While the German invasion of Poland in September 1939 was a pivotal moment in European history and precipitated the outbreak of the Second World War western historiography has largely neglected Northern Europe. Two questions dominated the course of events, the Anglo-German contest for control of the access to the Atlantic Ocean and the Soviet-German contest for control of their former territories as a precursor to the future Total War they expected to wage against each other. This anthology of 23 essays considers both these issues collectively and provides a new international perspective on the region’s transition from the relative peace of the interwar era to the all out war following the German invasion of the Soviet Union in 1941.
Contributors are Azar Gat, Michael Epkenhans, Andrew Lambert, Tom Kristiansen, Rolf Hobson, Gunnar Åselius, Jörg Hillmann, Werner Rahn, Sławomir Dębski, Ole Kristian Grimnes, Česlovas Laurinavičius, Alfred Erich Senn, Lars Ericson Wolke, Karl Erik Haug, Boris Vadimovich Sokolov, Toomas Hiio, Magnus Ilmjärv, Palle Roslyng-Jensen ,Hans Christian Bjerg, Valters Ščerbinskis, Michael H. Clemmesen, and Marcus Faulkner.
Italy in the Era of the Great War, Vanda Wilcox brings together nineteen Italian and international scholars to analyse the political, military, social and cultural history of Italy in the country’s decade of conflict from 1911 to 1922. Starting with the invasion of Libya in 1911 and concluding with the rise of post-war social and political unrest, the volume traces domestic and foreign policy, the economics of the war effort, the history of military innovation, and social changes including the war’s impact on religion and women, along with major cultural and artistic developments of the period. Each chapter provides a concise and effective overview of the field as it currently stands as well as introducing readers to the latest research.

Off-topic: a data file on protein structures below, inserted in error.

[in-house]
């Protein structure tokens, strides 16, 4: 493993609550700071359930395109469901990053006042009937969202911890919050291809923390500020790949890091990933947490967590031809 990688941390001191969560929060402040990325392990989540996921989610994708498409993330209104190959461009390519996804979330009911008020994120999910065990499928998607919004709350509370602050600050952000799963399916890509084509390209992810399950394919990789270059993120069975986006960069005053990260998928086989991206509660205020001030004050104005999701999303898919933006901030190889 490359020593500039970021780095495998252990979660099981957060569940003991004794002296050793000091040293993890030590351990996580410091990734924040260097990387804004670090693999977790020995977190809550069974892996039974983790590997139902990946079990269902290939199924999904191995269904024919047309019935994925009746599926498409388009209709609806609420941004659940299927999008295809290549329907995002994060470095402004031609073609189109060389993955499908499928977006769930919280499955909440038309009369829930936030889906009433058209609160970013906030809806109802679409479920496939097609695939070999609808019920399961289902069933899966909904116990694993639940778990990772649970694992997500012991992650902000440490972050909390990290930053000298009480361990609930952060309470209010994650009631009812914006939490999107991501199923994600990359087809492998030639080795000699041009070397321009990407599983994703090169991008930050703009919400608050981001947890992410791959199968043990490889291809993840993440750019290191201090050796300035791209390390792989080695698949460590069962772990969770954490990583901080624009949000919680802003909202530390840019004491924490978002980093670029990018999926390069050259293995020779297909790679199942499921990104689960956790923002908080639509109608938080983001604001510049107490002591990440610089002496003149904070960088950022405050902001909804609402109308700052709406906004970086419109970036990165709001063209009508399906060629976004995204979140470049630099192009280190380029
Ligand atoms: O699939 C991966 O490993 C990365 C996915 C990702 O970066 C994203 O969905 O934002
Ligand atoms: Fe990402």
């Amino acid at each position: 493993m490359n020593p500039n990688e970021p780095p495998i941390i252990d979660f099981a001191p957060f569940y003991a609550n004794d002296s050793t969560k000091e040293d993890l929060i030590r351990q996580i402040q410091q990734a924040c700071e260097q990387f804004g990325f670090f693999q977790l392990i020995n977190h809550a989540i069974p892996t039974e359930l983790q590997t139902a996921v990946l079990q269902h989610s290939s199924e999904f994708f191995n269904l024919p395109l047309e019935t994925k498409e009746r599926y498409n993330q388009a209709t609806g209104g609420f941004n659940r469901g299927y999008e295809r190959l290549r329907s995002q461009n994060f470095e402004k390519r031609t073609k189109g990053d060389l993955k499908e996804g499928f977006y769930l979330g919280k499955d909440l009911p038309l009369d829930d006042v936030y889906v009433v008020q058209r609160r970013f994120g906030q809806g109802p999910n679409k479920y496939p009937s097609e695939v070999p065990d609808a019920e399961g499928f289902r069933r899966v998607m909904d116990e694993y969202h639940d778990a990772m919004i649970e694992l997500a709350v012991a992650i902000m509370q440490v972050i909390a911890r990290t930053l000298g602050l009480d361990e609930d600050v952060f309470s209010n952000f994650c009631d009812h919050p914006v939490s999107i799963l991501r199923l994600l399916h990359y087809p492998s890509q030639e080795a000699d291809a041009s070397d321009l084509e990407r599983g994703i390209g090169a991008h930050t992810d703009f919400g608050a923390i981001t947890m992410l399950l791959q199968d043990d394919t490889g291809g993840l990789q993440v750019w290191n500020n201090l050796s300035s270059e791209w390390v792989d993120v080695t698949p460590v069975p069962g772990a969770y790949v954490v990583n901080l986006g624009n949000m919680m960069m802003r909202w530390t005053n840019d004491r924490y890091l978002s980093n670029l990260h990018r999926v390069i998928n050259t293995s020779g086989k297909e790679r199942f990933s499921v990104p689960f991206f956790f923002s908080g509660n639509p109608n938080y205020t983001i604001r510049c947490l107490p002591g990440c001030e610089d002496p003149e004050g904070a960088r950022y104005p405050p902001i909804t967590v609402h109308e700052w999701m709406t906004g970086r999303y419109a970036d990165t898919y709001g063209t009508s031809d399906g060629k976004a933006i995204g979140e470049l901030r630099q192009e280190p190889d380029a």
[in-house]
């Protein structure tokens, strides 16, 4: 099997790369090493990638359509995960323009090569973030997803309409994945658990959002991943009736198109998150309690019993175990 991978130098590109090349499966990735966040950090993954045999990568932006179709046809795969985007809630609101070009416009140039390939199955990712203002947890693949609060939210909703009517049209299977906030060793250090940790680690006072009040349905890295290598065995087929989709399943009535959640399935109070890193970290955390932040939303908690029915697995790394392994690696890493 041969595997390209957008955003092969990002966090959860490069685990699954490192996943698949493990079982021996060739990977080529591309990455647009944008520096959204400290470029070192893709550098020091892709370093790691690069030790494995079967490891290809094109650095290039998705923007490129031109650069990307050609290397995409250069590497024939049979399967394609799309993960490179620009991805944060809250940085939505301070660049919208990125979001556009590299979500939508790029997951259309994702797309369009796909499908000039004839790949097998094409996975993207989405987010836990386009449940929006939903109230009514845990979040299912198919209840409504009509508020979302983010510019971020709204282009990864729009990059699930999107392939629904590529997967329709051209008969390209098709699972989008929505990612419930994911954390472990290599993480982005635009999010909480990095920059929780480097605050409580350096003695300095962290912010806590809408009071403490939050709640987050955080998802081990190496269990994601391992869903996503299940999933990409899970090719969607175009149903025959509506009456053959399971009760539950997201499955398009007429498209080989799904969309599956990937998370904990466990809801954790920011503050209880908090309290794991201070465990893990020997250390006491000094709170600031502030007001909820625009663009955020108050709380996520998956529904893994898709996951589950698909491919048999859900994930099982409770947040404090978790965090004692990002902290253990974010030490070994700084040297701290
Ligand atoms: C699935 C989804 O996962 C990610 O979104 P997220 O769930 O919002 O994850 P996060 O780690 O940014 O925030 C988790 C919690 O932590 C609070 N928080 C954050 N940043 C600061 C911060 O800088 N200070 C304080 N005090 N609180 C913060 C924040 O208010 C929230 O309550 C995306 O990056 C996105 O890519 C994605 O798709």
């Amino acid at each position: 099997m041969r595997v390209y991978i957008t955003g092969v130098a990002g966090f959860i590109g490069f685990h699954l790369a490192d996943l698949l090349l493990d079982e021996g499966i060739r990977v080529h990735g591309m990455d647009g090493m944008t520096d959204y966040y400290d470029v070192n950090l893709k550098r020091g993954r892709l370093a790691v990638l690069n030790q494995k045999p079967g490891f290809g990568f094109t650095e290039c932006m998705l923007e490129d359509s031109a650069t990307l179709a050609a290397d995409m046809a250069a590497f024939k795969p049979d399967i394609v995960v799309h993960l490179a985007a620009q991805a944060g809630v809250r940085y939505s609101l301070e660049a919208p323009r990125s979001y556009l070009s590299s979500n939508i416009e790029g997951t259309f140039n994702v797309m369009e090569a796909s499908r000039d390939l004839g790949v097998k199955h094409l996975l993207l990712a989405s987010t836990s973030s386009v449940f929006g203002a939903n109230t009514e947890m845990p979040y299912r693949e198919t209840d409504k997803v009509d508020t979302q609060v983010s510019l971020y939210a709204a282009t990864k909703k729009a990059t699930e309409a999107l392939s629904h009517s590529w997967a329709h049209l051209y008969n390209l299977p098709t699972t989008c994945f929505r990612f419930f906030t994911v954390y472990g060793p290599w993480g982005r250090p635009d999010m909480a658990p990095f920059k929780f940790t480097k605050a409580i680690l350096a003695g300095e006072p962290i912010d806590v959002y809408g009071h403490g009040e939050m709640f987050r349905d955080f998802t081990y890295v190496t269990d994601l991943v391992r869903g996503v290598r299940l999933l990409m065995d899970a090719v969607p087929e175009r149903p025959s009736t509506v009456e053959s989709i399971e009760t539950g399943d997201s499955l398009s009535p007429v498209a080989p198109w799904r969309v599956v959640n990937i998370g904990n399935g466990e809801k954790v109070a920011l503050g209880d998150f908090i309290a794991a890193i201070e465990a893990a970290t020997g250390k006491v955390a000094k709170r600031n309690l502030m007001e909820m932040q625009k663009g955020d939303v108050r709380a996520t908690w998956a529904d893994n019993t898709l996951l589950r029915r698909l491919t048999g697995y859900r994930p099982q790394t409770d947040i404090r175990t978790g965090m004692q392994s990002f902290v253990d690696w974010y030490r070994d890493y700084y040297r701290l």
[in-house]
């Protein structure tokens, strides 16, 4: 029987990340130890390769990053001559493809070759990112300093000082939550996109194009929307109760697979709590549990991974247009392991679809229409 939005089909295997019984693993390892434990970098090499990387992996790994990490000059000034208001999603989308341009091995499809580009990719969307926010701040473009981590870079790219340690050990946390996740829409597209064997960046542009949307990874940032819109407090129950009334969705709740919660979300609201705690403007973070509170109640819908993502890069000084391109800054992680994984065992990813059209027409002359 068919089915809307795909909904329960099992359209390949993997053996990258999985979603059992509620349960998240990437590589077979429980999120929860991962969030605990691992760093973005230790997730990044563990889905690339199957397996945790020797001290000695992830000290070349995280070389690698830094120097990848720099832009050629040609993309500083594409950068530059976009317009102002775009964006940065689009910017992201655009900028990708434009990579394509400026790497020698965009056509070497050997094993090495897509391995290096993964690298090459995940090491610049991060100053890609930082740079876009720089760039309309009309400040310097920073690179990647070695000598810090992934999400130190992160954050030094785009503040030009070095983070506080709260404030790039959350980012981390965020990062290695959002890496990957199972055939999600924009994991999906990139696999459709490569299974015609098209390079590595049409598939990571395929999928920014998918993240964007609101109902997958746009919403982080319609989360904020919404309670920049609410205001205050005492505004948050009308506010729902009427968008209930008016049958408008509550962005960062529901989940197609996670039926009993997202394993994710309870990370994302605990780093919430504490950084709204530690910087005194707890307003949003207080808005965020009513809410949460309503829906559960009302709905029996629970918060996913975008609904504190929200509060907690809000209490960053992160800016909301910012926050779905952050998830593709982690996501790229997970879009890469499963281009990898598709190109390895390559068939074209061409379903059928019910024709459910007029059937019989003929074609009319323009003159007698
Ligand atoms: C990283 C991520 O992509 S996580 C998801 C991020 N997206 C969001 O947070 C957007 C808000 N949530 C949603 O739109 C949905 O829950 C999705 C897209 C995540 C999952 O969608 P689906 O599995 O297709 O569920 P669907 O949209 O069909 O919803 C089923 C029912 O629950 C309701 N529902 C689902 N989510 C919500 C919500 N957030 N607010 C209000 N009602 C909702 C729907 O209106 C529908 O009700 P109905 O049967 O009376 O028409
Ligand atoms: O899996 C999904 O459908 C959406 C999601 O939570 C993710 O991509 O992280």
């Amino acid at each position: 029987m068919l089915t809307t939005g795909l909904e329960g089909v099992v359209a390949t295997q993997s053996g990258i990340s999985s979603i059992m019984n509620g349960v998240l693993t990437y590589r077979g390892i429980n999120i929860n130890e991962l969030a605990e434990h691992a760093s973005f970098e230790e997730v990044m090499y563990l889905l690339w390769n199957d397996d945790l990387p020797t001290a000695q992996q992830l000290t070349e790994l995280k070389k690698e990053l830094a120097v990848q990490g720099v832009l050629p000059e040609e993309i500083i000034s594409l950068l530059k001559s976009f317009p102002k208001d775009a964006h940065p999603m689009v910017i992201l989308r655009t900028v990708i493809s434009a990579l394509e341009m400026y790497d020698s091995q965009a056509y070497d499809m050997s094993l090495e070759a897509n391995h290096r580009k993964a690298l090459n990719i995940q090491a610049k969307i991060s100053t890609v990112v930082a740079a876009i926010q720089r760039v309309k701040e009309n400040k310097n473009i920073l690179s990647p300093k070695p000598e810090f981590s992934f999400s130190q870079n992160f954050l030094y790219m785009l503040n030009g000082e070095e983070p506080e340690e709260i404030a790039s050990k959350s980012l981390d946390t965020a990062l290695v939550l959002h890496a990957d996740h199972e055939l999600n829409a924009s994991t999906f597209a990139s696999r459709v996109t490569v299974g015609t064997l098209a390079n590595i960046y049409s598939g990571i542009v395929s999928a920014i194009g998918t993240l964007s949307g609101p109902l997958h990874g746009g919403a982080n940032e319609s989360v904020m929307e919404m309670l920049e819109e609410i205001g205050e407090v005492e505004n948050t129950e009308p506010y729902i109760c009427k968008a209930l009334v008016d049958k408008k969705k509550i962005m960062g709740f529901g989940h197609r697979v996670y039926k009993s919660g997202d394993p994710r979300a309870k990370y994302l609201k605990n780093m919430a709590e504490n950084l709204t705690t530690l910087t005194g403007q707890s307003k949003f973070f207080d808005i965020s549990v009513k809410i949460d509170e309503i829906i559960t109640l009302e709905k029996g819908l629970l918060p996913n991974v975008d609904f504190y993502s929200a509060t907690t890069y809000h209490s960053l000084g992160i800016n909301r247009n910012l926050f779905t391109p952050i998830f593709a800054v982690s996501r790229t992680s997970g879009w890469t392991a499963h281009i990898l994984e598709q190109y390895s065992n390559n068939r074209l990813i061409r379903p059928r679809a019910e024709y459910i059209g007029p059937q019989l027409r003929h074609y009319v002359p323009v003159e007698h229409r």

Contributors are Giulia Albanese, Claudia Baldoli, Allison Scardino Belzer, Francesco Caccamo, Filippo Cappellano, Selena Daly, Fabio Degli Esposti, Spencer Di Scala, Douglas J. Forsyth, Irene Guerrini, Oliver Janz, Irene Lottini, Stefano Marcuzzi, Valerie McGuire, Marco Pluviano,
Paul O’Brien, Carlo Stiaccini, Andrea Ungari, and Bruce Vandervort.
Traditionally isolated from mainstream European affairs, in 1914 the Dutch had no major allegiances that bound them to any one side of the conflict. Geographically and economically caught between two of the major belligerents, Great Britain and Germany, the Netherlands was constantly vulnerable to attack from either side. In adopting a position of neutrality at the beginning of the war, the Dutch took a huge gamble. The internment of approximately 50,000 foreign troops in the Netherlands, some for almost the entire four years of the war, provided an important showcase for the Dutch Government to demonstrate its adherence to international law and its impartiality towards the all of the belligerents.